The diminished scale is one of the most useful and versatile tools for jazz improvisers. It has been covered on LJS before, but I want to try to offer an additional perspective on how to think about and use this scale.
You might already know about the diminished scale, but a lot of jazz musicians are familiar with the diminished sound and yet do not tap into the full potential of this unique scale. Likewise, you might already know how to play a diminished scale – but where do these scales come from, how are they theoretically derived, and what are their unique properties?
In this post, I’m going to walk you through some basic answers to these questions and talk about the most effective ways to incorporate the diminished scale into your playing.
What’s the history of the diminished scale?
Diminished-like scales and other symmetric scales have been used in non-Western music for centuries (and perhaps even millennia). There a few freak incidences of diminished scales in earlier periods of European “classical” music history, but diminished scales began to appear more definitively as a distinct musical idea in Western music during the so-called “Romantic Era” in the 19th century, especially in the music of Russian composer Nikolai Rimsky-Korsakov and his students/imitators.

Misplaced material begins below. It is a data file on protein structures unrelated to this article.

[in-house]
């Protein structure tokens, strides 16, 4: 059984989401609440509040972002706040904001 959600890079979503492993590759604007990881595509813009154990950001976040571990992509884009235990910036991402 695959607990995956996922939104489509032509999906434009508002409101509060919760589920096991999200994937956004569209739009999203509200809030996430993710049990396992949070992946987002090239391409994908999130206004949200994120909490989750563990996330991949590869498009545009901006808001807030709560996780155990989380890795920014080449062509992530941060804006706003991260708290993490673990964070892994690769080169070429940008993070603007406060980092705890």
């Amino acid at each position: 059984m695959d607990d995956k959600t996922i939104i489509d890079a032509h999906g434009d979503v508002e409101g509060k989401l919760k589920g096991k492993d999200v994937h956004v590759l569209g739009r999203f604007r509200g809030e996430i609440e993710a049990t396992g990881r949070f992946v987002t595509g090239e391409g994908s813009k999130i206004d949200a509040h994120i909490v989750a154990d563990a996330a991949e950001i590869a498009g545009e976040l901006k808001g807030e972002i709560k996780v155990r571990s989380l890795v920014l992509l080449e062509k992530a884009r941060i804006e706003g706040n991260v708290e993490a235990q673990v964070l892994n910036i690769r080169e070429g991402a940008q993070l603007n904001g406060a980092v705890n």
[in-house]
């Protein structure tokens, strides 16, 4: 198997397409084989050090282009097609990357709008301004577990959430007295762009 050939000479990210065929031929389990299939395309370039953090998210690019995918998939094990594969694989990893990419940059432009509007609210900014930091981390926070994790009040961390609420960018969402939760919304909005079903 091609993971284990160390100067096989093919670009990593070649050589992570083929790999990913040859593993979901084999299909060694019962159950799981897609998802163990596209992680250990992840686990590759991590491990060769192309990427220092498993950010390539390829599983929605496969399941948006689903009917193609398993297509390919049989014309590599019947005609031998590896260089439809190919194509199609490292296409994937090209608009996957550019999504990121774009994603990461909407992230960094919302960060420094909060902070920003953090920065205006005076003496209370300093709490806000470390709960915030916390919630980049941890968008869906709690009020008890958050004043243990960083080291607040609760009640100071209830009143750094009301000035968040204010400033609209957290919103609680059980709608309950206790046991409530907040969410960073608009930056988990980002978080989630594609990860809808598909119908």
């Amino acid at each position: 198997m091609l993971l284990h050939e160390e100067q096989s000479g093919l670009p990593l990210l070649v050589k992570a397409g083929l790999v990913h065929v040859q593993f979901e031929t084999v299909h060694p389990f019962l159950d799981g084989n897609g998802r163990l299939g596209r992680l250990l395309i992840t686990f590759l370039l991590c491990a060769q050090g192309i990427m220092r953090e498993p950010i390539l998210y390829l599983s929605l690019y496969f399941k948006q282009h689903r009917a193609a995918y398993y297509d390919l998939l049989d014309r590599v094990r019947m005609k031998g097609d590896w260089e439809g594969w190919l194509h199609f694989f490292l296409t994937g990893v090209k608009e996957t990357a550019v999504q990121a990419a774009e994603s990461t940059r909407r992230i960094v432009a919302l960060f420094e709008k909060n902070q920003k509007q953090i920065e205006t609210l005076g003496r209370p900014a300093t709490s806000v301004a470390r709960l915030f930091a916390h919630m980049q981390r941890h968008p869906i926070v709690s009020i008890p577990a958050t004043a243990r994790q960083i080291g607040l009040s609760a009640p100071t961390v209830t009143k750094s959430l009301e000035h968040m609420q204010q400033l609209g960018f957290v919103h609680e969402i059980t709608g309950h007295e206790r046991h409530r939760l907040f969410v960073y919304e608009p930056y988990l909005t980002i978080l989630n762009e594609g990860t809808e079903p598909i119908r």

By the early 1900s, the idea of the diminished scale began to be formally theorized and codified. During the first half the 20th century, composers such as Bela Bartok and Igor Stravinsky began to make extensive use of the diminished scale in their compositions. In jazz history, definitely by the time bebop emerged, many improvisers were aware of and using the diminished scale.
What is a diminished scale and how are diminished scales derived?
The diminished scale is a special scale that accompanies a fully diminished 7th chord. Just to review, a diminished 7th chord is constructed by stacking minor thirds on top of each other until you build a 7th chord. Here’s a diminished 7th chord:
There are 3 ways to think about constructing the scale that corresponds to the diminished chord: